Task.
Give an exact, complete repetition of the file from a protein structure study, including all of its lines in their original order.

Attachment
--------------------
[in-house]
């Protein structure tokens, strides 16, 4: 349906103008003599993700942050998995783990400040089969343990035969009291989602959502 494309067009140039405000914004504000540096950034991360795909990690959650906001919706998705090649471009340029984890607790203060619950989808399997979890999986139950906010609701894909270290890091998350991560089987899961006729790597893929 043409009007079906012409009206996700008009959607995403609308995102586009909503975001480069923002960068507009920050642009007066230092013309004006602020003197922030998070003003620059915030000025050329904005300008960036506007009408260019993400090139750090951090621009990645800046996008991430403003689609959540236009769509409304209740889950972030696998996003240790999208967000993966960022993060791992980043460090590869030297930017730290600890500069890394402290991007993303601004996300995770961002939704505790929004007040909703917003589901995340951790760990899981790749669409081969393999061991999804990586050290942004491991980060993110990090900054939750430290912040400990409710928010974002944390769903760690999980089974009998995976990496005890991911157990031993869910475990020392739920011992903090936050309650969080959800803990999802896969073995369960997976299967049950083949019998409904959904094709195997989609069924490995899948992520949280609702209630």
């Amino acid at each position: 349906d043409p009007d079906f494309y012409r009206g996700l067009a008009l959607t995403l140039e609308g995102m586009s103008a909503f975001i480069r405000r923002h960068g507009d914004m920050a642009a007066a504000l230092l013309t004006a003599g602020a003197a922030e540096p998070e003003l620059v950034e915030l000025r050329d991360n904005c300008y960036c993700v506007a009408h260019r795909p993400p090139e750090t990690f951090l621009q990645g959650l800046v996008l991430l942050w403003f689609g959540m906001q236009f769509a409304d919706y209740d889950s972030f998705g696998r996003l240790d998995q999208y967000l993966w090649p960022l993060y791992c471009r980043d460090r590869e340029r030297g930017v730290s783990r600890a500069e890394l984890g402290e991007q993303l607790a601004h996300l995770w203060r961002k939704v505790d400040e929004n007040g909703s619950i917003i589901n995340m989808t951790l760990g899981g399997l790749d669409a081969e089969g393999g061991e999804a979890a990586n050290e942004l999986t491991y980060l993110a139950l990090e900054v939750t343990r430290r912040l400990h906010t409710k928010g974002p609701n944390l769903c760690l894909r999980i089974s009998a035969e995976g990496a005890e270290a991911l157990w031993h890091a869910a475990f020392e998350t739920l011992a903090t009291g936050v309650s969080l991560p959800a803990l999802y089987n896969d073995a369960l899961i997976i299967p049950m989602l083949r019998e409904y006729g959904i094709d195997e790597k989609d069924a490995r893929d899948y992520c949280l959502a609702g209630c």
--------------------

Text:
[in-house]
């Protein structure tokens, strides 16, 4: 349906103008003599993700942050998995783990400040089969343990035969009291989602959502 494309067009140039405000914004504000540096950034991360795909990690959650906001919706998705090649471009340029984890607790203060619950989808399997979890999986139950906010609701894909270290890091998350991560089987899961006729790597893929 043409009007079906012409009206996700008009959607995403609308995102586009909503975001480069923002960068507009920050642009007066230092013309004006602020003197922030998070003003620059915030000025050329904005300008960036506007009408260019993400090139750090951090621009990645800046996008991430403003689609959540236009769509409304209740889950972030696998996003240790999208967000993966960022993060791992980043460090590869030297930017730290600890500069890394402290991007993303601004996300995770961002939704505790929004007040909703917003589901995340951790760990899981790749669409081969393999061991999804990586050290942004491991980060993110990090900054939750430290912040400990409710928010974002944390769903760690999980089974009998995976990496005890991911157990031993869910475990020392739920011992903090936050309650969080959800803990999802896969073995369960997976299967049950083949019998409904959904094709195997989609069924490995899948992520949280609702209630």
């Amino acid at each position: 349906d043409p009007d079906f494309y012409r009206g996700l067009a008009l959607t995403l140039e609308g995102m586009s103008a909503f975001i480069r405000r923002h960068g507009d914004m920050a642009a007066a504000l230092l013309t004006a003599g602020a003197a922030e540096p998070e003003l620059v950034e915030l000025r050329d991360n904005c300008y960036c993700v506007a009408h260019r795909p993400p090139e750090t990690f951090l621009q990645g959650l800046v996008l991430l942050w403003f689609g959540m906001q236009f769509a409304d919706y209740d889950s972030f998705g696998r996003l240790d998995q999208y967000l993966w090649p960022l993060y791992c471009r980043d460090r590869e340029r030297g930017v730290s783990r600890a500069e890394l984890g402290e991007q993303l607790a601004h996300l995770w203060r961002k939704v505790d400040e929004n007040g909703s619950i917003i589901n995340m989808t951790l760990g899981g399997l790749d669409a081969e089969g393999g061991e999804a979890a990586n050290e942004l999986t491991y980060l993110a139950l990090e900054v939750t343990r430290r912040l400990h906010t409710k928010g974002p609701n944390l769903c760690l894909r999980i089974s009998a035969e995976g990496a005890e270290a991911l157990w031993h890091a869910a475990f020392e998350t739920l011992a903090t009291g936050v309650s969080l991560p959800a803990l999802y089987n896969d073995a369960l899961i997976i299967p049950m989602l083949r019998e409904y006729g959904i094709d195997e790597k989609d069924a490995r893929d899948y992520c949280l959502a609702g209630c």